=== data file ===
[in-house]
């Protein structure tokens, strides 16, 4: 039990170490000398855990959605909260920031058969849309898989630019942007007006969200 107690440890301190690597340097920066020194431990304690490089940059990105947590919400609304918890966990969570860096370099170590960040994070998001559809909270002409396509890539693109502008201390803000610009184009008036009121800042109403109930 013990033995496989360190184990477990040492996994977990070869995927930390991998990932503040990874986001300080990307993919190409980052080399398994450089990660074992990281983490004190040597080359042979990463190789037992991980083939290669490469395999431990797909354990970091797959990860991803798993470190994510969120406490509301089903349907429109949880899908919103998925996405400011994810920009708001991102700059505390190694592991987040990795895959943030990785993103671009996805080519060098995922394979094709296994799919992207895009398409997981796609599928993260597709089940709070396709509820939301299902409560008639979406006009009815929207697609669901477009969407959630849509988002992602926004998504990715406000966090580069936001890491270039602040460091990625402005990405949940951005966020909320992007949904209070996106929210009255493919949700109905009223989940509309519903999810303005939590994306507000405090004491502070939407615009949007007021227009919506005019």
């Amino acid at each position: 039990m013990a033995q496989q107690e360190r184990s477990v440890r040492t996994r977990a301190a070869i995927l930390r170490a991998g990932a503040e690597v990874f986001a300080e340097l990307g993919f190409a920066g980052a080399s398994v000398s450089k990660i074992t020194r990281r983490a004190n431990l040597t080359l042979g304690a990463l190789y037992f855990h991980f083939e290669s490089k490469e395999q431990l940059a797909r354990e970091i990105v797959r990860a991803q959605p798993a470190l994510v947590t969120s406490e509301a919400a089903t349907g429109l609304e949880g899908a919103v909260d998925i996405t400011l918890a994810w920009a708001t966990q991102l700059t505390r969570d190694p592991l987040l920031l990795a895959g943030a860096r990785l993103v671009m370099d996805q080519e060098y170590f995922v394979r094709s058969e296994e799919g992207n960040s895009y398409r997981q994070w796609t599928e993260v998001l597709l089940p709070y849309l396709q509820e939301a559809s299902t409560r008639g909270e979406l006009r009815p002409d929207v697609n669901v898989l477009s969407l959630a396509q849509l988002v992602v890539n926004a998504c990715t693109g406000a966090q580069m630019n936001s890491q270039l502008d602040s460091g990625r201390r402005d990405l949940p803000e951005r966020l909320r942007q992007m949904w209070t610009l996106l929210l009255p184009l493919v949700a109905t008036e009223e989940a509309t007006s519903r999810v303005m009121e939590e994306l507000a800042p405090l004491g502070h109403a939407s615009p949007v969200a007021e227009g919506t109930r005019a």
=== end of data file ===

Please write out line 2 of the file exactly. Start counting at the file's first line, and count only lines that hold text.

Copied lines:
């Protein structure tokens, strides 16, 4: 039990170490000398855990959605909260920031058969849309898989630019942007007006969200 107690440890301190690597340097920066020194431990304690490089940059990105947590919400609304918890966990969570860096370099170590960040994070998001559809909270002409396509890539693109502008201390803000610009184009008036009121800042109403109930 013990033995496989360190184990477990040492996994977990070869995927930390991998990932503040990874986001300080990307993919190409980052080399398994450089990660074992990281983490004190040597080359042979990463190789037992991980083939290669490469395999431990797909354990970091797959990860991803798993470190994510969120406490509301089903349907429109949880899908919103998925996405400011994810920009708001991102700059505390190694592991987040990795895959943030990785993103671009996805080519060098995922394979094709296994799919992207895009398409997981796609599928993260597709089940709070396709509820939301299902409560008639979406006009009815929207697609669901477009969407959630849509988002992602926004998504990715406000966090580069936001890491270039602040460091990625402005990405949940951005966020909320992007949904209070996106929210009255493919949700109905009223989940509309519903999810303005939590994306507000405090004491502070939407615009949007007021227009919506005019």